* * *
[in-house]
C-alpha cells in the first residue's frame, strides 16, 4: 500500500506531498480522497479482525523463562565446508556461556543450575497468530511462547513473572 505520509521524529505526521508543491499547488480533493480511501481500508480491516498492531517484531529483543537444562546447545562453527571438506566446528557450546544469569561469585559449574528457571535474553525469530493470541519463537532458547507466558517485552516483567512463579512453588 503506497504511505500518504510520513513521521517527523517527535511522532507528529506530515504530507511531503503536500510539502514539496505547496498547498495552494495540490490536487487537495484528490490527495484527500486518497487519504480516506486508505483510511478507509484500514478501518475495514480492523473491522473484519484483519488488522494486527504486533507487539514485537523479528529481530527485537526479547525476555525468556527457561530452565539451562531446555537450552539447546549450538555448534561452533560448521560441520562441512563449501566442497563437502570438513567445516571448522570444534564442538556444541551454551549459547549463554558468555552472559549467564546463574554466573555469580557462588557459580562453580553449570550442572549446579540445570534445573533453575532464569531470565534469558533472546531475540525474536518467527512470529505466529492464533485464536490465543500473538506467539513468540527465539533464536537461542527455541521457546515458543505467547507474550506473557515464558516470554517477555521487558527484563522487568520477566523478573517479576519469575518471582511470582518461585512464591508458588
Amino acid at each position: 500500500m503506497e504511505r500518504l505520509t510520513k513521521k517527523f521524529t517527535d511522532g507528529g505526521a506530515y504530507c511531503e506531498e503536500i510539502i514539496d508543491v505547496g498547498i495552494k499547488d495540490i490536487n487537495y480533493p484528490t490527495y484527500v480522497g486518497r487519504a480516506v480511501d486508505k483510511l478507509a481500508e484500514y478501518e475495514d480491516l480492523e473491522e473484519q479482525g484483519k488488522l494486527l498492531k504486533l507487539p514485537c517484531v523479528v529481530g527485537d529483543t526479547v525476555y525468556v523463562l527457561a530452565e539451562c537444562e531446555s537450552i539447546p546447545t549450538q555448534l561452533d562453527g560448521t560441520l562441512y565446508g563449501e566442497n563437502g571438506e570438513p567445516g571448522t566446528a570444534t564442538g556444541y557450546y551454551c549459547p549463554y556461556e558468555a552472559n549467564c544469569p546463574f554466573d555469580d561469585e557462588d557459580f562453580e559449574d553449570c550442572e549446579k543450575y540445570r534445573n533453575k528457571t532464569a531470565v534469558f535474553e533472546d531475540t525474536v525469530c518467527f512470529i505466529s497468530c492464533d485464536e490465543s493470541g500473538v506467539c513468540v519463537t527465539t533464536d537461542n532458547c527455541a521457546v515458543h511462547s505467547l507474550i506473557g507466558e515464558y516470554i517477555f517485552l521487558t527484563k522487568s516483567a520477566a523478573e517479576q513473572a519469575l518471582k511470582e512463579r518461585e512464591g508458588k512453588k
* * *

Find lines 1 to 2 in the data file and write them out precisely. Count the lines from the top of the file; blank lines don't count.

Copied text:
[in-house]
C-alpha cells in the first residue's frame, strides 16, 4: 500500500506531498480522497479482525523463562565446508556461556543450575497468530511462547513473572 505520509521524529505526521508543491499547488480533493480511501481500508480491516498492531517484531529483543537444562546447545562453527571438506566446528557450546544469569561469585559449574528457571535474553525469530493470541519463537532458547507466558517485552516483567512463579512453588 503506497504511505500518504510520513513521521517527523517527535511522532507528529506530515504530507511531503503536500510539502514539496505547496498547498495552494495540490490536487487537495484528490490527495484527500486518497487519504480516506486508505483510511478507509484500514478501518475495514480492523473491522473484519484483519488488522494486527504486533507487539514485537523479528529481530527485537526479547525476555525468556527457561530452565539451562531446555537450552539447546549450538555448534561452533560448521560441520562441512563449501566442497563437502570438513567445516571448522570444534564442538556444541551454551549459547549463554558468555552472559549467564546463574554466573555469580557462588557459580562453580553449570550442572549446579540445570534445573533453575532464569531470565534469558533472546531475540525474536518467527512470529505466529492464533485464536490465543500473538506467539513468540527465539533464536537461542527455541521457546515458543505467547507474550506473557515464558516470554517477555521487558527484563522487568520477566523478573517479576519469575518471582511470582518461585512464591508458588